Smart Company: Closing the gender pay gap requires redefining Australia’s modern workplace

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Smart Company: Closing the gender pay gap requires redefining Australia’s modern workplace

Smart Company: Closing the gender pay gap requires redefining Australia’s modern workplace
Smart Company: Closing the gender pay gap requires redefining Australia’s modern workplace

by Dr Sarah Jones, CEO of the Sydney School of Entrepreneurship

The unveiling this week of gender pay gaps by the Workplace Gender Equality Agency (WGEA) marks an important milestone in Australia’s journey towards workplace transparency and gender equality. This heralds a significant shift in workplace transparency and marks a pivotal moment in the ongoing struggle for gender parity and equity in Australian workplaces.

Despite significant advancements in female participation in the workforce, the gender pay gap remains a stubborn barrier to true workplace equality in Australia and a reflection of the systemic biases and structural barriers that continue to hinder women’s advancement.

In 2014, the gender pay gap stood at 28.6%. While there has been progress — it’s now 19% — the current figures are still concerning, with women earning significantly less than their male counterparts. For every dollar men earn in Australia in 2024, women earn just 81 cents, resulting in an annual gap of $18,462.

The mandated reporting on pay gaps by the WGEA initiates a crucial conversation about achieving genuine gender equality. It compels organisations to confront wage inequality within their ranks, and to identify and address inequities in recruitment, promotion processes, and pay scales. 

But achieving gender parity requires more than merely closing pay differentials; it demands a fundamental redefinition of the modern workplace.

This redefinition must embrace flexibility, diversity, and inclusion as core values, recognising the true value these qualities bring to both the workforce and the nation.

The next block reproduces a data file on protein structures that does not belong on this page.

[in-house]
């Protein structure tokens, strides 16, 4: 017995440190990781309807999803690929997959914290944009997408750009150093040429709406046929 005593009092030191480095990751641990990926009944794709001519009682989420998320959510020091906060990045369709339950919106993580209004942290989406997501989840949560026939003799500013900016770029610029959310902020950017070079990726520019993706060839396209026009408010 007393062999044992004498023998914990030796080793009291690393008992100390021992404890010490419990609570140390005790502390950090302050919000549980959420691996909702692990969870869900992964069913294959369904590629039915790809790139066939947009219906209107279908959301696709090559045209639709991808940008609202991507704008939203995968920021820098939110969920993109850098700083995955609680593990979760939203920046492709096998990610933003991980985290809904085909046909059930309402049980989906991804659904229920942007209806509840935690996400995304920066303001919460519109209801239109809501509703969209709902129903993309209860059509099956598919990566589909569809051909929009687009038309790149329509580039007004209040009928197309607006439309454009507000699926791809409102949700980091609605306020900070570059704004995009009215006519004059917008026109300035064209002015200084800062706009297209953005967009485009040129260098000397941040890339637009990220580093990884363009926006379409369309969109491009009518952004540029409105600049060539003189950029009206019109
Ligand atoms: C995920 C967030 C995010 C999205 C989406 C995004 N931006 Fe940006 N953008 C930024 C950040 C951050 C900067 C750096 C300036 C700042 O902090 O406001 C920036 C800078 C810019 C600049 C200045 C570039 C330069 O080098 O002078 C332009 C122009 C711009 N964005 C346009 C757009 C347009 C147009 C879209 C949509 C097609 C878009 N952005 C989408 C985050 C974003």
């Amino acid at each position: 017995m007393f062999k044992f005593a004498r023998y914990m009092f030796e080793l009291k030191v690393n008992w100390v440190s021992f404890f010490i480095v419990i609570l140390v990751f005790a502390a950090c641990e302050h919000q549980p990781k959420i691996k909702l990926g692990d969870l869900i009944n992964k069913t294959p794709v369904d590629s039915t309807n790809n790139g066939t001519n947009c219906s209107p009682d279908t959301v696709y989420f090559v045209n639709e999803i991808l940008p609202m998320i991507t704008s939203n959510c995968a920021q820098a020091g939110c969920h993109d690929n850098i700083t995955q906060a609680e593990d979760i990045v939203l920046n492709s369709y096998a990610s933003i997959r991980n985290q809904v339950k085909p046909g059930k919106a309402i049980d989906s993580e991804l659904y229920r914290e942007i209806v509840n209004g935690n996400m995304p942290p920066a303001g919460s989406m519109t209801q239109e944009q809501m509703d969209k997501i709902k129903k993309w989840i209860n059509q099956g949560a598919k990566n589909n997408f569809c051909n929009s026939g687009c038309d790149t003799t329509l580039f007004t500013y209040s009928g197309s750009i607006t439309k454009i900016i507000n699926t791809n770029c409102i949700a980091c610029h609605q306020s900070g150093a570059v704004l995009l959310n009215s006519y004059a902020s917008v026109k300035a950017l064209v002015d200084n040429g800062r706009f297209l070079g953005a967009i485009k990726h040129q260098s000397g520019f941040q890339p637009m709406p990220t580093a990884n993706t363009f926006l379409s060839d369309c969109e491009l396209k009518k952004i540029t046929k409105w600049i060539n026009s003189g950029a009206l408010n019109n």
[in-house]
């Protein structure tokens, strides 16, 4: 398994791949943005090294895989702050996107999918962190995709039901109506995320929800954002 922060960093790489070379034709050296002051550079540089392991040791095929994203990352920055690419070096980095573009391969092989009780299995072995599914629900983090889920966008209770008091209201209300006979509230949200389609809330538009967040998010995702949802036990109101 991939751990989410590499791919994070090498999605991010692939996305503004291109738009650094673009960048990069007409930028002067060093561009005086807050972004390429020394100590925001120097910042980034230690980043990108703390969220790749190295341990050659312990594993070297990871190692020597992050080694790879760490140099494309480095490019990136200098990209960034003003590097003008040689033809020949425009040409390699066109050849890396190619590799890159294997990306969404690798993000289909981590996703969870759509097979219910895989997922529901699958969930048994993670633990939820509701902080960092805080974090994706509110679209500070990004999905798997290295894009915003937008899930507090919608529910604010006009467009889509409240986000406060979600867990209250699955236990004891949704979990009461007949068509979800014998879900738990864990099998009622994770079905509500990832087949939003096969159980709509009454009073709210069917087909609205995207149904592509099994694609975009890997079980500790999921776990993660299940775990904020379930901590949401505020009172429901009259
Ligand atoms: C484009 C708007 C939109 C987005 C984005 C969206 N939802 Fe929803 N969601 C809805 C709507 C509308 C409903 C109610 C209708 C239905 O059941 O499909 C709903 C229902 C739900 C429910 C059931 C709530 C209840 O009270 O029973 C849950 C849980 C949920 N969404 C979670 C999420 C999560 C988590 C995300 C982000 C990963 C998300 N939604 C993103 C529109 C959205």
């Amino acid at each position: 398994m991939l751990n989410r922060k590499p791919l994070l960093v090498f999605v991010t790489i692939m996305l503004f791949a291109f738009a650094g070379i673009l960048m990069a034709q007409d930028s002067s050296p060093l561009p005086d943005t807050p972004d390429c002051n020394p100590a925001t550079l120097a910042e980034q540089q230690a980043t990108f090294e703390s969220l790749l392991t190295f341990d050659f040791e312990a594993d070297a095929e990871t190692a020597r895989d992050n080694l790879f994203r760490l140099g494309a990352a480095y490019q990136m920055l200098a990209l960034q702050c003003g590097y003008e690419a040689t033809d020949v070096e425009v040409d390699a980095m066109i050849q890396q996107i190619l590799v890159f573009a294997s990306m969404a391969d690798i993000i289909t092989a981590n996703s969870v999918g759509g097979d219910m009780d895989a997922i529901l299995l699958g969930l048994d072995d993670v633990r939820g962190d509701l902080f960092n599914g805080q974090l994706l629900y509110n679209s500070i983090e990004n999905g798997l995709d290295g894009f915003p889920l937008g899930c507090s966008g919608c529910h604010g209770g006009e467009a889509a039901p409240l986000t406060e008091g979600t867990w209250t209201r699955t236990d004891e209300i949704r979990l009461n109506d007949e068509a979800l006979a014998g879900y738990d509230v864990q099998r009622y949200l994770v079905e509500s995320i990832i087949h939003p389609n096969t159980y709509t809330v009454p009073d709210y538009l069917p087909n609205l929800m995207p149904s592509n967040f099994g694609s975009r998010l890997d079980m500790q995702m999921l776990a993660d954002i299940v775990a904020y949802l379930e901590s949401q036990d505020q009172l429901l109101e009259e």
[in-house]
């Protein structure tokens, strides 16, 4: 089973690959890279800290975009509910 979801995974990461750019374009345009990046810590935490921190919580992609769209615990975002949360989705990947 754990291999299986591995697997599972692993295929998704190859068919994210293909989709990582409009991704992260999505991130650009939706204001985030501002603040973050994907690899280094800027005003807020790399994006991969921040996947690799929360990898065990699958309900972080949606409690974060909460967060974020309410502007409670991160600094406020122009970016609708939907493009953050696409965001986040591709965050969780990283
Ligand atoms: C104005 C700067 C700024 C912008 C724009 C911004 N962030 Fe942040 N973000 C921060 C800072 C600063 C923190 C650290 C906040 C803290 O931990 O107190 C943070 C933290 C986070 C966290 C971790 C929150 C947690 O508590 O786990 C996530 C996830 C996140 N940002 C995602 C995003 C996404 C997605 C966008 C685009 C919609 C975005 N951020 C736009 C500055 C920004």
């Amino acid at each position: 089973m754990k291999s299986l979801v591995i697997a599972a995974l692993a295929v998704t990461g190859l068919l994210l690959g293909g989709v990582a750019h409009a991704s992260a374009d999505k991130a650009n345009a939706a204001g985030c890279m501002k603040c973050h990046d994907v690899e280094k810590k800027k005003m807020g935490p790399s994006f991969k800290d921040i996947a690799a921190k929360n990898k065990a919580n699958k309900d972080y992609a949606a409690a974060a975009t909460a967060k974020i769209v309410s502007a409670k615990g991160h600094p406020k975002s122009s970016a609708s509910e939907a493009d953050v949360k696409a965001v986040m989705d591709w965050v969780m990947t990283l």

Flexible working arrangements, such as remote work and flexible hours, play a vital role in leveling the playing field for women. These arrangements empower women to balance professional and personal responsibilities effectively, leading to enhanced workplace productivity, satisfaction, and retention rates.  Moreover, they benefit individuals of all genders, fostering a culture of inclusivity and diversity.

To truly open opportunities for women, innovation is needed in both workplaces and education systems. Initiatives that facilitate skills growth for diverse groups of women, including school children, First Nations peoples, rural Australians, and women from culturally and linguistically diverse communities, are essential. By empowering these individuals with transferable, in-demand skills and entrepreneurial opportunities, wherever they are in Australia, we can unlock their potential and drive economic growth.

Microbusinesses, predominantly owned by women, make up 89% of all businesses and help form the backbone of the Australian economy – and it’s women owners who are making up much of the growing sector. According to the Global Entrepreneurship Monitor (GEM) 2020-2021 Women’s Report, women now account for 35% of new entrepreneurs. Yet too often, women-owned ventures are relegated to the persistent trope of ‘side hustle’, which sees them overlooked for investment and scaling opportunities. Overcoming these barriers is crucial for maximising the economic potential of women entrepreneurs and driving innovation.

2022 Deloitte report found that embracing more flexible ideas around gender could lead to an additional $128 billion each year for Australia’s economy and 461,000 additional full-time employees. This highlights the economic imperative of addressing gender inequality and creating inclusive workplaces.

It’s time. While achieving pay parity may be a gradual process, it is essential for building a more equitable future. Organisations must seize the opportunity to create workplaces that reflect Australia’s commitment to equality and justice. By embracing diversity, fostering inclusivity, and promoting flexibility, we can create a more prosperous and equitable society for all. Australia’s economic future depends on it.

Disclaimer: this article was originally published on Smart Company on 27 February 2024.